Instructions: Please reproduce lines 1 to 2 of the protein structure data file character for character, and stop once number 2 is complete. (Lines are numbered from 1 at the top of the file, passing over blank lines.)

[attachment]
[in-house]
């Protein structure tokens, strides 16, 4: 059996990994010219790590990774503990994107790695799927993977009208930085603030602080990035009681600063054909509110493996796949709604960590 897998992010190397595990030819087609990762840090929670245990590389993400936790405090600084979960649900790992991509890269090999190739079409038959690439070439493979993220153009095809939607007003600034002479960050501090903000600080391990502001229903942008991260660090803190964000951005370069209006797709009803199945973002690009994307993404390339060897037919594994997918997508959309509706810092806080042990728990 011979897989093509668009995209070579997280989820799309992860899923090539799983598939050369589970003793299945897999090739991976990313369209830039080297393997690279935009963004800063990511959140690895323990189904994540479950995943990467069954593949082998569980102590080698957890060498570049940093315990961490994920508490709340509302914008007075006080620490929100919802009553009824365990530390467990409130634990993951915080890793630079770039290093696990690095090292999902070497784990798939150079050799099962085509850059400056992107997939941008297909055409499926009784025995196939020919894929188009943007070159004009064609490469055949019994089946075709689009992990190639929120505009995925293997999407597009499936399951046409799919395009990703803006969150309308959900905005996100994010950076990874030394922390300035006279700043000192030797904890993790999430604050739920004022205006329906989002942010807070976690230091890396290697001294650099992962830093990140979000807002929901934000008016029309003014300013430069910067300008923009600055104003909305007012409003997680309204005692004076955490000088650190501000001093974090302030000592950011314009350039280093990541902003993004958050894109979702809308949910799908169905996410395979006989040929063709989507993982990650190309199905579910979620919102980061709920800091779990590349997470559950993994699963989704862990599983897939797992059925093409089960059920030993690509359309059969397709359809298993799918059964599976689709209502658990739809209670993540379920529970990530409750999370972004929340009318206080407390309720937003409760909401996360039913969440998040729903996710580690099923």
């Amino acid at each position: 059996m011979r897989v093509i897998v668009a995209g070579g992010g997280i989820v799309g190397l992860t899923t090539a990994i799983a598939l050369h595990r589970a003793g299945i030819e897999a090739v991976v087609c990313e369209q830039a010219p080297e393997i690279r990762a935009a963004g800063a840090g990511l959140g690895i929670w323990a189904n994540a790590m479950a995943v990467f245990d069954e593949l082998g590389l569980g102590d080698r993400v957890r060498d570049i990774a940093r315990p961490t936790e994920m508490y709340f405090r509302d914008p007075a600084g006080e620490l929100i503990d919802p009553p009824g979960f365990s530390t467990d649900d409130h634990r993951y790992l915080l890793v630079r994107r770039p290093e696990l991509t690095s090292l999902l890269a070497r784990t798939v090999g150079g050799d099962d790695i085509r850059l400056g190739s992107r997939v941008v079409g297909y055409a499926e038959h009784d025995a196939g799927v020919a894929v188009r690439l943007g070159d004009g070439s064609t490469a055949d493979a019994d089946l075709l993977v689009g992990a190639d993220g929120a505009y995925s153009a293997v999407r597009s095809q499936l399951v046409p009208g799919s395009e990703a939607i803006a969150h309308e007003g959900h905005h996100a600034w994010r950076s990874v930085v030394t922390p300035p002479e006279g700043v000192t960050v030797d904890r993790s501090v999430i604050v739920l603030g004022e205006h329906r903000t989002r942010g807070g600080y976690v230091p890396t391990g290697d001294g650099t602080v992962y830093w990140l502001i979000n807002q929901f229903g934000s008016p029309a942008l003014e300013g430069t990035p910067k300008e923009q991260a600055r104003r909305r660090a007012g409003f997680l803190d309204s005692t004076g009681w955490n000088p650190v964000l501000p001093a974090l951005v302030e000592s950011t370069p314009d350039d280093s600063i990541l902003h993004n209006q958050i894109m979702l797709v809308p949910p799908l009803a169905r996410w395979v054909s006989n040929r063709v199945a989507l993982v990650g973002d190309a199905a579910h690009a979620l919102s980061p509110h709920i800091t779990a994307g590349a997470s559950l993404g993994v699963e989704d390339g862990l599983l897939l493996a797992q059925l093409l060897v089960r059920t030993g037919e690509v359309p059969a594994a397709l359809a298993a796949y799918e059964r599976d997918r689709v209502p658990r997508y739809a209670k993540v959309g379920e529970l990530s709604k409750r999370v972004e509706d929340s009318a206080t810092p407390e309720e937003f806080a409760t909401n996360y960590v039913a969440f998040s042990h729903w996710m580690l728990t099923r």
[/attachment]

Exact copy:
[in-house]
């Protein structure tokens, strides 16, 4: 059996990994010219790590990774503990994107790695799927993977009208930085603030602080990035009681600063054909509110493996796949709604960590 897998992010190397595990030819087609990762840090929670245990590389993400936790405090600084979960649900790992991509890269090999190739079409038959690439070439493979993220153009095809939607007003600034002479960050501090903000600080391990502001229903942008991260660090803190964000951005370069209006797709009803199945973002690009994307993404390339060897037919594994997918997508959309509706810092806080042990728990 011979897989093509668009995209070579997280989820799309992860899923090539799983598939050369589970003793299945897999090739991976990313369209830039080297393997690279935009963004800063990511959140690895323990189904994540479950995943990467069954593949082998569980102590080698957890060498570049940093315990961490994920508490709340509302914008007075006080620490929100919802009553009824365990530390467990409130634990993951915080890793630079770039290093696990690095090292999902070497784990798939150079050799099962085509850059400056992107997939941008297909055409499926009784025995196939020919894929188009943007070159004009064609490469055949019994089946075709689009992990190639929120505009995925293997999407597009499936399951046409799919395009990703803006969150309308959900905005996100994010950076990874030394922390300035006279700043000192030797904890993790999430604050739920004022205006329906989002942010807070976690230091890396290697001294650099992962830093990140979000807002929901934000008016029309003014300013430069910067300008923009600055104003909305007012409003997680309204005692004076955490000088650190501000001093974090302030000592950011314009350039280093990541902003993004958050894109979702809308949910799908169905996410395979006989040929063709989507993982990650190309199905579910979620919102980061709920800091779990590349997470559950993994699963989704862990599983897939797992059925093409089960059920030993690509359309059969397709359809298993799918059964599976689709209502658990739809209670993540379920529970990530409750999370972004929340009318206080407390309720937003409760909401996360039913969440998040729903996710580690099923």